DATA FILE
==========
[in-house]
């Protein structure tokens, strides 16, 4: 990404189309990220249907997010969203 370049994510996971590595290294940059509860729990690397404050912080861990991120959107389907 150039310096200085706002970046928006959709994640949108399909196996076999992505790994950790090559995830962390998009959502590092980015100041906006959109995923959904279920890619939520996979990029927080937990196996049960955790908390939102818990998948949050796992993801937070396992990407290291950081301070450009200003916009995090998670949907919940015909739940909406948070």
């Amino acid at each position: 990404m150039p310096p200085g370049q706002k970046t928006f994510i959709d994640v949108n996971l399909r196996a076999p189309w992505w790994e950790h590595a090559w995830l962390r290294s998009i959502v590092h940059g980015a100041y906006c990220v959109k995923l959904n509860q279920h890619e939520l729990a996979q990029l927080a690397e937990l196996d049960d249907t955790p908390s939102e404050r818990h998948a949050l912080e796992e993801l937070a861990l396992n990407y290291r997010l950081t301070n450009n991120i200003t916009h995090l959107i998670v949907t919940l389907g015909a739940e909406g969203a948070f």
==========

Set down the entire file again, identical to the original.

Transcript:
[in-house]
């Protein structure tokens, strides 16, 4: 990404189309990220249907997010969203 370049994510996971590595290294940059509860729990690397404050912080861990991120959107389907 150039310096200085706002970046928006959709994640949108399909196996076999992505790994950790090559995830962390998009959502590092980015100041906006959109995923959904279920890619939520996979990029927080937990196996049960955790908390939102818990998948949050796992993801937070396992990407290291950081301070450009200003916009995090998670949907919940015909739940909406948070």
């Amino acid at each position: 990404m150039p310096p200085g370049q706002k970046t928006f994510i959709d994640v949108n996971l399909r196996a076999p189309w992505w790994e950790h590595a090559w995830l962390r290294s998009i959502v590092h940059g980015a100041y906006c990220v959109k995923l959904n509860q279920h890619e939520l729990a996979q990029l927080a690397e937990l196996d049960d249907t955790p908390s939102e404050r818990h998948a949050l912080e796992e993801l937070a861990l396992n990407y290291r997010l950081t301070n450009n991120i200003t916009h995090l959107i998670v949907t919940l389907g015909a739940e909406g969203a948070f």